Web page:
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Title: Essays on the economic implications of climate change uncertainties
Author: Kessler, Louise
ISNI:       0000 0004 7228 8525
Awarding Body: London School of Economics and Political Science (LSE)
Current Institution: London School of Economics and Political Science (University of London)
Date of Award: 2017
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This thesis investigates the economic implications of climate change uncertainties. It seeks to contribute to the existing literature by exploring various aspects of how uncertainty can and should be integrated in economic assessments of climate impacts and what this entails for policy-making. For several reasons, including analytical tractability and the difficulties of accommodating uncertainty in individual and social decision-making, the full scale of climate change uncertainties is often artificially reduced in economic assessments of climate change, e.g. through the use of best estimates, averages or mid-point scenarios. However, the impacts of future climate change on humankind are highly uncertain and require full investigation. The approach taken in this thesis has therefore been to ask new questions related to the economic implications of climate change uncertainties and to address each problem using innovative methods, which allow a more accurate characterization of the uncertainties at stake and of their potential interactions. This thesis comprises four standalone chapters (Chapter 2 to 5). The first chapter (Chapter 2) investigates how uncertainty about the benefits of climate mitigation, about future economic growth and about the relationship between these uncertainties affects the rate at which we should discount the benefits of reducing greenhouse gas emissions today. The second chapter (Chapter 3) examines the impact of including the permafrost carbon feedback in the DICE Integrated Assessment Model on the social cost of carbon and on the optimal global mitigation policy. Whereas the first two chapters rely on the use of an Integrated Assessment Model, the final two chapters are based on econometric methods applied to weather and climate variables. The third chapter (Chapter 4) explores the impacts of droughts on regional economic growth in the United States. The last chapter (Chapter 5) examines the implications of temperature on inflation and central banks’ policy interest rates.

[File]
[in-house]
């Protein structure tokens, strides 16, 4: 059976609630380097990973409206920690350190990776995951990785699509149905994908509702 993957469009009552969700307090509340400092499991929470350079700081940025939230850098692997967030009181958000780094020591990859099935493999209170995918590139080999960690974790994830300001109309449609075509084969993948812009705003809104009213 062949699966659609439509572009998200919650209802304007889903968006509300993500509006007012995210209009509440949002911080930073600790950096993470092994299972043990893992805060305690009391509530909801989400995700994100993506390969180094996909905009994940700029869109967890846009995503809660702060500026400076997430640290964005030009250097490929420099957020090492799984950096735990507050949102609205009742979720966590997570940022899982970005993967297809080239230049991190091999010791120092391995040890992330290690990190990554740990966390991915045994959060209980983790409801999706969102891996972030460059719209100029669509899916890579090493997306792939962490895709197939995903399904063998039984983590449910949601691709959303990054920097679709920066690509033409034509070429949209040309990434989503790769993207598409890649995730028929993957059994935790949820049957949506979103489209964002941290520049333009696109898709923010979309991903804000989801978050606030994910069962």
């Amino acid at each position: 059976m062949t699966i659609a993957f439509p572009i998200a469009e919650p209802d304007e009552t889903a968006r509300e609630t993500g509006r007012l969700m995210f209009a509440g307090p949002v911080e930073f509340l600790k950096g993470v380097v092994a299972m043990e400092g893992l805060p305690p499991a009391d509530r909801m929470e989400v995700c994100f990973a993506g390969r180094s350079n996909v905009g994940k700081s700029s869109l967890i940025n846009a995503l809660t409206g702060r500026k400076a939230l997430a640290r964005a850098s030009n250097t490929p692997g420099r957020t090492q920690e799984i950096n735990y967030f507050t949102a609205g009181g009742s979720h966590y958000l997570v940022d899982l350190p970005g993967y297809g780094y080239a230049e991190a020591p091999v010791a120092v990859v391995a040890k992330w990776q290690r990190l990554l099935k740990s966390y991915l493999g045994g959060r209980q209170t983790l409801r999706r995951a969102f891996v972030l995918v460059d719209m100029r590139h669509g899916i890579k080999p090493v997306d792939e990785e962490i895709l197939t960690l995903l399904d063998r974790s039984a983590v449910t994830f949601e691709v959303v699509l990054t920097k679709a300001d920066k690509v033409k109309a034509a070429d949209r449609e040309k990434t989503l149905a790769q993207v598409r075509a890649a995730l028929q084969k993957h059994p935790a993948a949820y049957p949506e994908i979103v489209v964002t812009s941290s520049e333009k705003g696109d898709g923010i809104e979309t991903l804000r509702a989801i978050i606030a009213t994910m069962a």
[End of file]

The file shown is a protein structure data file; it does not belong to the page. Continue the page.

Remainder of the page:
Supervisor: Not available Sponsor: Not available
Qualification Name: Thesis (Ph.D.) Qualification Level: Doctoral
Keywords: GE Environmental Sciences